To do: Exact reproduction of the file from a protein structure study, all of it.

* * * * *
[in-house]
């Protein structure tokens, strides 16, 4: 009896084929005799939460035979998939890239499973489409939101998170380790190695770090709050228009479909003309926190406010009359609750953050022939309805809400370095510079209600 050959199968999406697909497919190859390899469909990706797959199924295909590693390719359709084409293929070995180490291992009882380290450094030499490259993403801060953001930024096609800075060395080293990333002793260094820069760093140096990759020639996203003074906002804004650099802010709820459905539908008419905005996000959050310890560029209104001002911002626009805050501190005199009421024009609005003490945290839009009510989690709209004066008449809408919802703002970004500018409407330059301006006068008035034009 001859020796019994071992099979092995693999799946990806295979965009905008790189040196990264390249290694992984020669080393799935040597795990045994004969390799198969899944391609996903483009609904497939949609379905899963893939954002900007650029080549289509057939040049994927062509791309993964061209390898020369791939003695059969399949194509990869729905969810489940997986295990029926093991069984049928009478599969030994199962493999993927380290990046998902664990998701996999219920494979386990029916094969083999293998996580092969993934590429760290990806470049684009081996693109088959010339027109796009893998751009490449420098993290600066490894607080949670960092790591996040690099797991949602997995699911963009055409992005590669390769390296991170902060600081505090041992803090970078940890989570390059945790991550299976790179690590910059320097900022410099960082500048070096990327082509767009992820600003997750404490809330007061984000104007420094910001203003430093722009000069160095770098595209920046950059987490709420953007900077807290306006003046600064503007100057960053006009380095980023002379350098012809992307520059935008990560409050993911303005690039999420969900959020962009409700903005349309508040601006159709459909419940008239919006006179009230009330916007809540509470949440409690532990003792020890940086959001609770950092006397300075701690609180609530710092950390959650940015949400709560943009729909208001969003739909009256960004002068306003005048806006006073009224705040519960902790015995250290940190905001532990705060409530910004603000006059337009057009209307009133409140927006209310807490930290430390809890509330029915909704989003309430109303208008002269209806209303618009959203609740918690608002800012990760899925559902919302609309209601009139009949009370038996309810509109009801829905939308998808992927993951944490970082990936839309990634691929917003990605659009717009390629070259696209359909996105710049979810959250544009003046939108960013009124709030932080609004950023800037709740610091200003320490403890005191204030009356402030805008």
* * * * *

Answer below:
[in-house]
């Protein structure tokens, strides 16, 4: 009896084929005799939460035979998939890239499973489409939101998170380790190695770090709050228009479909003309926190406010009359609750953050022939309805809400370095510079209600 050959199968999406697909497919190859390899469909990706797959199924295909590693390719359709084409293929070995180490291992009882380290450094030499490259993403801060953001930024096609800075060395080293990333002793260094820069760093140096990759020639996203003074906002804004650099802010709820459905539908008419905005996000959050310890560029209104001002911002626009805050501190005199009421024009609005003490945290839009009510989690709209004066008449809408919802703002970004500018409407330059301006006068008035034009 001859020796019994071992099979092995693999799946990806295979965009905008790189040196990264390249290694992984020669080393799935040597795990045994004969390799198969899944391609996903483009609904497939949609379905899963893939954002900007650029080549289509057939040049994927062509791309993964061209390898020369791939003695059969399949194509990869729905969810489940997986295990029926093991069984049928009478599969030994199962493999993927380290990046998902664990998701996999219920494979386990029916094969083999293998996580092969993934590429760290990806470049684009081996693109088959010339027109796009893998751009490449420098993290600066490894607080949670960092790591996040690099797991949602997995699911963009055409992005590669390769390296991170902060600081505090041992803090970078940890989570390059945790991550299976790179690590910059320097900022410099960082500048070096990327082509767009992820600003997750404490809330007061984000104007420094910001203003430093722009000069160095770098595209920046950059987490709420953007900077807290306006003046600064503007100057960053006009380095980023002379350098012809992307520059935008990560409050993911303005690039999420969900959020962009409700903005349309508040601006159709459909419940008239919006006179009230009330916007809540509470949440409690532990003792020890940086959001609770950092006397300075701690609180609530710092950390959650940015949400709560943009729909208001969003739909009256960004002068306003005048806006006073009224705040519960902790015995250290940190905001532990705060409530910004603000006059337009057009209307009133409140927006209310807490930290430390809890509330029915909704989003309430109303208008002269209806209303618009959203609740918690608002800012990760899925559902919302609309209601009139009949009370038996309810509109009801829905939308998808992927993951944490970082990936839309990634691929917003990605659009717009390629070259696209359909996105710049979810959250544009003046939108960013009124709030932080609004950023800037709740610091200003320490403890005191204030009356402030805008």